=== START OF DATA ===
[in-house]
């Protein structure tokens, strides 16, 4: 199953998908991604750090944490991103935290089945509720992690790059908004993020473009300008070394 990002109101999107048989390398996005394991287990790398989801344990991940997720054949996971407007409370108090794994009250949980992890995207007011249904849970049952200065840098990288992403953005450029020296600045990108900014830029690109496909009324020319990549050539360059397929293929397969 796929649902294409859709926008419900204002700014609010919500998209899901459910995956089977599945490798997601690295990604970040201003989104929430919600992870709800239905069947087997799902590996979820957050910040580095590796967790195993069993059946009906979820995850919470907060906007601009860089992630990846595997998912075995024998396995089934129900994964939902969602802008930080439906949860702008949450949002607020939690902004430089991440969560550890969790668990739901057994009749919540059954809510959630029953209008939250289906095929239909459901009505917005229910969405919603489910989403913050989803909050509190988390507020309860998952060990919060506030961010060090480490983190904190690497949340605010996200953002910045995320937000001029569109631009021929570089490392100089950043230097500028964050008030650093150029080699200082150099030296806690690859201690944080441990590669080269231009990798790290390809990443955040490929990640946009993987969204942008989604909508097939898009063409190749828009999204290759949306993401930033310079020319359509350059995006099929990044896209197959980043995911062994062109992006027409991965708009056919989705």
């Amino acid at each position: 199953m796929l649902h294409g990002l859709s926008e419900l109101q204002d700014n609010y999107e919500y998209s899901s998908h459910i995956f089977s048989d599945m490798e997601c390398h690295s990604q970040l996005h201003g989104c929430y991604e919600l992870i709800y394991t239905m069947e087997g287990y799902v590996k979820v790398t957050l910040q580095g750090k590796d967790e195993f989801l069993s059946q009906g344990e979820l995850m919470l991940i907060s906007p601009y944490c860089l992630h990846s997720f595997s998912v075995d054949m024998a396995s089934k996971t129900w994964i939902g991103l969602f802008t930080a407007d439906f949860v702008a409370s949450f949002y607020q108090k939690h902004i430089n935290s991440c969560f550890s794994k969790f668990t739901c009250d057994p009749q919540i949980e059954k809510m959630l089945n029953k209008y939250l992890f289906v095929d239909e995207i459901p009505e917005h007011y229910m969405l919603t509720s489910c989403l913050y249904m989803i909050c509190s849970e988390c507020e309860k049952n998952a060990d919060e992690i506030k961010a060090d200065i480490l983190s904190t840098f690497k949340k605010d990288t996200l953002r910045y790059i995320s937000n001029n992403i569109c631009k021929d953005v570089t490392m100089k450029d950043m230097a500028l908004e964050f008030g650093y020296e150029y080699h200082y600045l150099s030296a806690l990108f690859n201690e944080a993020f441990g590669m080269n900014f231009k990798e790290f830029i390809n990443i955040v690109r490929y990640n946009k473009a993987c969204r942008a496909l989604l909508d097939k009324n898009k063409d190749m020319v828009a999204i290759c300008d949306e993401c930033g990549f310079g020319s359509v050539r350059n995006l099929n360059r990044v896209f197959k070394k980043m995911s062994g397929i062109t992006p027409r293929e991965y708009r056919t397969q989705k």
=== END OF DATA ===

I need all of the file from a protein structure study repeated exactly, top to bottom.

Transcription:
[in-house]
């Protein structure tokens, strides 16, 4: 199953998908991604750090944490991103935290089945509720992690790059908004993020473009300008070394 990002109101999107048989390398996005394991287990790398989801344990991940997720054949996971407007409370108090794994009250949980992890995207007011249904849970049952200065840098990288992403953005450029020296600045990108900014830029690109496909009324020319990549050539360059397929293929397969 796929649902294409859709926008419900204002700014609010919500998209899901459910995956089977599945490798997601690295990604970040201003989104929430919600992870709800239905069947087997799902590996979820957050910040580095590796967790195993069993059946009906979820995850919470907060906007601009860089992630990846595997998912075995024998396995089934129900994964939902969602802008930080439906949860702008949450949002607020939690902004430089991440969560550890969790668990739901057994009749919540059954809510959630029953209008939250289906095929239909459901009505917005229910969405919603489910989403913050989803909050509190988390507020309860998952060990919060506030961010060090480490983190904190690497949340605010996200953002910045995320937000001029569109631009021929570089490392100089950043230097500028964050008030650093150029080699200082150099030296806690690859201690944080441990590669080269231009990798790290390809990443955040490929990640946009993987969204942008989604909508097939898009063409190749828009999204290759949306993401930033310079020319359509350059995006099929990044896209197959980043995911062994062109992006027409991965708009056919989705």
């Amino acid at each position: 199953m796929l649902h294409g990002l859709s926008e419900l109101q204002d700014n609010y999107e919500y998209s899901s998908h459910i995956f089977s048989d599945m490798e997601c390398h690295s990604q970040l996005h201003g989104c929430y991604e919600l992870i709800y394991t239905m069947e087997g287990y799902v590996k979820v790398t957050l910040q580095g750090k590796d967790e195993f989801l069993s059946q009906g344990e979820l995850m919470l991940i907060s906007p601009y944490c860089l992630h990846s997720f595997s998912v075995d054949m024998a396995s089934k996971t129900w994964i939902g991103l969602f802008t930080a407007d439906f949860v702008a409370s949450f949002y607020q108090k939690h902004i430089n935290s991440c969560f550890s794994k969790f668990t739901c009250d057994p009749q919540i949980e059954k809510m959630l089945n029953k209008y939250l992890f289906v095929d239909e995207i459901p009505e917005h007011y229910m969405l919603t509720s489910c989403l913050y249904m989803i909050c509190s849970e988390c507020e309860k049952n998952a060990d919060e992690i506030k961010a060090d200065i480490l983190s904190t840098f690497k949340k605010d990288t996200l953002r910045y790059i995320s937000n001029n992403i569109c631009k021929d953005v570089t490392m100089k450029d950043m230097a500028l908004e964050f008030g650093y020296e150029y080699h200082y600045l150099s030296a806690l990108f690859n201690e944080a993020f441990g590669m080269n900014f231009k990798e790290f830029i390809n990443i955040v690109r490929y990640n946009k473009a993987c969204r942008a496909l989604l909508d097939k009324n898009k063409d190749m020319v828009a999204i290759c300008d949306e993401c930033g990549f310079g020319s359509v050539r350059n995006l099929n360059r990044v896209f197959k070394k980043m995911s062994g397929i062109t992006p027409r293929e991965y708009r056919t397969q989705k």